Dear Editor ,
This letter is a response to your comprehensive, powerful story about the escalating cost of living in an apartment that is making it economically possible for only the wealthy or low income (public housing) residents to live in Manhattan.
Another possible niche for affordable, owned housing could be built (or converted?) in New York was demonstrated around fifty years ago when the Mitchell Lama law was passed to support, (not finance) mortgage backed purchase of real estate and building with participation investment cash payment for shares by approved cooperators , bank mortgage backing, lower state RE taxes with rules, organization, maintenance run by the cooperator’s elected board of directors and approved by the state .
The idea was to keep the fleeing lower middle income class in NYC in the sixties, seventies and discourage their purchase of the then inexpensive homes on Long Island and New Jersey.
The only way this law was passed at that time in Albany by the hugely powerful real estate political influence was to deny the M/L cooperators the crucial home owner equity ownership that other private co-ops with a similar organization enjoyed.
Ironically, and revealingly, these co-ops eventually became really “low cost” living in New York with highly maintained,serviced, stable tenants, communities, for one reason. There was no landlord motivated by profit to constantly raise the rents whenever possible so today the public and private M/L co-ops cost dramatically lower than market rents with the best services, run and guaranteed by the owner co-operators.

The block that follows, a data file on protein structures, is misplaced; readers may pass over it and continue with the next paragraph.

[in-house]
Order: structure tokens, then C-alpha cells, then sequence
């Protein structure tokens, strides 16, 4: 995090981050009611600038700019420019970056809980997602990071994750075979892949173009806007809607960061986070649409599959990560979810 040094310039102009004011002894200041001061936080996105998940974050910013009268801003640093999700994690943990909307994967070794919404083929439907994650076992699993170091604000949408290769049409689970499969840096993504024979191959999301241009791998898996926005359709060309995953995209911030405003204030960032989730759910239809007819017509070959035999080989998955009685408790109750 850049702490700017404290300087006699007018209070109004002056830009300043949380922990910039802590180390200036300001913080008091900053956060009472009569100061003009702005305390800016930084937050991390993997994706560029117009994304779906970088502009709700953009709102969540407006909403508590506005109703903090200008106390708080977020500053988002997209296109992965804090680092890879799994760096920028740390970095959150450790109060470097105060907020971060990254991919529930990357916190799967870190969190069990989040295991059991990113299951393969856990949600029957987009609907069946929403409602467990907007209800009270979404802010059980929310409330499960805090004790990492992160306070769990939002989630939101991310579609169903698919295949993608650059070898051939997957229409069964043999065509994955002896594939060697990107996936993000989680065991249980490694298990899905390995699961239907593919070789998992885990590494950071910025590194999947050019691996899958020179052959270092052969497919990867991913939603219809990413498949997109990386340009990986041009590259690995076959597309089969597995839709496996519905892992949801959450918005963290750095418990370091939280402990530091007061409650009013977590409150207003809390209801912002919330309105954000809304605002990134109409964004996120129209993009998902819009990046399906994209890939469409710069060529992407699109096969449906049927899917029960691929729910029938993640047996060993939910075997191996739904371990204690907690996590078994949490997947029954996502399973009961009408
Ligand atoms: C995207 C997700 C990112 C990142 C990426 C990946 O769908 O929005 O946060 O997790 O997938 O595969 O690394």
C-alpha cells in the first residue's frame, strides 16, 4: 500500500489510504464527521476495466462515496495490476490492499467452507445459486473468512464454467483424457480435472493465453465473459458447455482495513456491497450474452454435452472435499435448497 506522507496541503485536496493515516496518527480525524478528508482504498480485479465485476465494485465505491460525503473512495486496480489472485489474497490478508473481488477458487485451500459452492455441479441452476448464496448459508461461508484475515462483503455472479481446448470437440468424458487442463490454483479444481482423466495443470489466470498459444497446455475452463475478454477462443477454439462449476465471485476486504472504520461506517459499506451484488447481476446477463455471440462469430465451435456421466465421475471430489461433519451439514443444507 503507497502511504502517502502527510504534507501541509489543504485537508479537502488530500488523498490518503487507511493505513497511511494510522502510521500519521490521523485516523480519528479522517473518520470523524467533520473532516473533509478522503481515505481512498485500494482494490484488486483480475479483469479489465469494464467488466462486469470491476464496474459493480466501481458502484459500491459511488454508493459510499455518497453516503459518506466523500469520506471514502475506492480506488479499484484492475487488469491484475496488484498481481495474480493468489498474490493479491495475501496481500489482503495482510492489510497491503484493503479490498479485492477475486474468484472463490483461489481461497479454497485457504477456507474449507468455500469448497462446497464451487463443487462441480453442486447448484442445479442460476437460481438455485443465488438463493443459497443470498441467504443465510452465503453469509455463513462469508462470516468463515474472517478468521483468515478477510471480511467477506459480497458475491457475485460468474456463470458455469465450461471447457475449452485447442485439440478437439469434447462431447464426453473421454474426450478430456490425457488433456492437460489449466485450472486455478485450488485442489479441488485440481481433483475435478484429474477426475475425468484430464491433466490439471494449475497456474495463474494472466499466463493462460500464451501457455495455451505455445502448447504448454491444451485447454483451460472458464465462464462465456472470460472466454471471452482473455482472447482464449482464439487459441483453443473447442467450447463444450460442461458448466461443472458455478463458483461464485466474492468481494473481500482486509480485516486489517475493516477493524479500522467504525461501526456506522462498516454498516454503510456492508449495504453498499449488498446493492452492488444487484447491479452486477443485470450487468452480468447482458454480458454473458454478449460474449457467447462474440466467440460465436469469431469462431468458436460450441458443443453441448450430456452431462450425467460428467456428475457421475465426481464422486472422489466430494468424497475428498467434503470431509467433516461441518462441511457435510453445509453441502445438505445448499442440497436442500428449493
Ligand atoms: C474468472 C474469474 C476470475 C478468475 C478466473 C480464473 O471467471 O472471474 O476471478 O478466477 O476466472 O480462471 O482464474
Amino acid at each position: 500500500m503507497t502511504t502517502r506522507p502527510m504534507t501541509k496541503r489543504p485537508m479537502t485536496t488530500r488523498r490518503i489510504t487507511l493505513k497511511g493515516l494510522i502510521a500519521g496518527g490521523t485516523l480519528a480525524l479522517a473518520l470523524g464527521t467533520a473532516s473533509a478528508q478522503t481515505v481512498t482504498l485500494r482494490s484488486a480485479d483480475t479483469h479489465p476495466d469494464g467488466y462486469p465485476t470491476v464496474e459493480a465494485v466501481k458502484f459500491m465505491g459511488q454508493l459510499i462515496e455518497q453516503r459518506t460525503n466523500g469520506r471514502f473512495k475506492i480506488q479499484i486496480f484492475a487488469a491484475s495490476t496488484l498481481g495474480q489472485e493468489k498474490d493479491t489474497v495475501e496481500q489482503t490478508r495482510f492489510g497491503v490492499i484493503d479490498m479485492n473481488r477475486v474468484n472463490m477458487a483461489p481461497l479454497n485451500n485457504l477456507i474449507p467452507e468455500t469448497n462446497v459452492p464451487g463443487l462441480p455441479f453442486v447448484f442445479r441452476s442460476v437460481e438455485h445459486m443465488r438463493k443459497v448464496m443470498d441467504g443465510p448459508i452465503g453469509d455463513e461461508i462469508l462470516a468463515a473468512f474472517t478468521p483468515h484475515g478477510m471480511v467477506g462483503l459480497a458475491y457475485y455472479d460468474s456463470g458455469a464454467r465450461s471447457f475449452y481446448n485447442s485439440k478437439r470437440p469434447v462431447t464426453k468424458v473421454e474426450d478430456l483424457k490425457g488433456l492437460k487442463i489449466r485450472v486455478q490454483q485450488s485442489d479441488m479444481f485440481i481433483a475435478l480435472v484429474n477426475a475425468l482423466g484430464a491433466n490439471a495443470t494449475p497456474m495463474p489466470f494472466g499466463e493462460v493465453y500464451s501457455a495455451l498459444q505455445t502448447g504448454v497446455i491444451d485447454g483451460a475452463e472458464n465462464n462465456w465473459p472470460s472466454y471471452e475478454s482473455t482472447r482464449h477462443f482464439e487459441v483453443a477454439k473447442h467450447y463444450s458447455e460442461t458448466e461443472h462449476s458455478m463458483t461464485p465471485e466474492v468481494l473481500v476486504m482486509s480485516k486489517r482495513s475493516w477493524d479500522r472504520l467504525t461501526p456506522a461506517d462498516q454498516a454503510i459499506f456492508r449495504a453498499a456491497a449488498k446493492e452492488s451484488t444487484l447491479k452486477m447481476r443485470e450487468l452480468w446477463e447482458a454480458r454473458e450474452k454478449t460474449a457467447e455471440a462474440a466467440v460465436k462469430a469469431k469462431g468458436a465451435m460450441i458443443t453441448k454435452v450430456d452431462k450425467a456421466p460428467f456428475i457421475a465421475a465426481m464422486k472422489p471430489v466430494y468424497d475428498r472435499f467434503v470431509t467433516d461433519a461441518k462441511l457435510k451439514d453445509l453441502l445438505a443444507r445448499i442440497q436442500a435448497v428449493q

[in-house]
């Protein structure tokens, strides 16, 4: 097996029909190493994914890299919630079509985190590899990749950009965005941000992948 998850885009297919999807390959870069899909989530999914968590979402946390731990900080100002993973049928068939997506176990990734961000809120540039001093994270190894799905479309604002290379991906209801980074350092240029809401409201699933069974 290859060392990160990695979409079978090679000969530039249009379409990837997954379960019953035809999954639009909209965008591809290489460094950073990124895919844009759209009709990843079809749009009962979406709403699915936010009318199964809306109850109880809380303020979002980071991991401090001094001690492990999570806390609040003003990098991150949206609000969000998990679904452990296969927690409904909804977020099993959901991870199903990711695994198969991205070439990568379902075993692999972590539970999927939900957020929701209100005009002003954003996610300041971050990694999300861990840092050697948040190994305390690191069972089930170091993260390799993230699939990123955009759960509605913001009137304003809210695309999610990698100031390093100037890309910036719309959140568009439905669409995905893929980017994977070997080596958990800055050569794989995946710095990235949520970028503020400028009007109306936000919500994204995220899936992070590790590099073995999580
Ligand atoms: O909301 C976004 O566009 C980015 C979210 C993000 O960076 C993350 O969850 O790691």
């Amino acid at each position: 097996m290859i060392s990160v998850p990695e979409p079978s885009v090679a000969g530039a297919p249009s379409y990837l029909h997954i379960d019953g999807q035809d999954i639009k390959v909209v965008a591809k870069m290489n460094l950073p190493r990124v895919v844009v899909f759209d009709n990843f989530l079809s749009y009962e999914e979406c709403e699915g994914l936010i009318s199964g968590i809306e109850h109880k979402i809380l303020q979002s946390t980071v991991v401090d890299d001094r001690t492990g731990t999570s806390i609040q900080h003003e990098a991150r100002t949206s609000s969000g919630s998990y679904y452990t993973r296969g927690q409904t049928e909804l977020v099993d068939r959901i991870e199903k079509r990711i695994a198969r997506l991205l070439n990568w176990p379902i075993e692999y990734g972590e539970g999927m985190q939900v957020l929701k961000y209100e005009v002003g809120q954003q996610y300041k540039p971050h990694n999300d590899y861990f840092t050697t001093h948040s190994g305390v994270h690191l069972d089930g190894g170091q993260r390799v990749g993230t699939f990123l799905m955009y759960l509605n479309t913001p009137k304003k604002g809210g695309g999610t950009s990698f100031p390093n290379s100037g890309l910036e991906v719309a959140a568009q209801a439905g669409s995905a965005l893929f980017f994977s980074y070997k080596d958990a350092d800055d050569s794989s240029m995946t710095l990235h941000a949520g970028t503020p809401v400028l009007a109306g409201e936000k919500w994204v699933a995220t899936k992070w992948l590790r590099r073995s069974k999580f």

If somehow the all-powerful real estate interests we see building everywhere in town going for astronomical rents or prices based upon making the most profit return can be by-passed , the state could encourage, as they do with other business development,the construction of tenant equity owned, mortgage backed owner run co-0ps solely for the benefit of the tenants with no runaway rents. The start up costs ,initially paid for participation shares and mortgage at low rates, would not be cheap but would be lower than buying into already established co-ops or condos.
However, this niche plan would put a people’s interest, quality ownership, cost, maintenance rent cap into this sector, insulated from the merciless real estate business.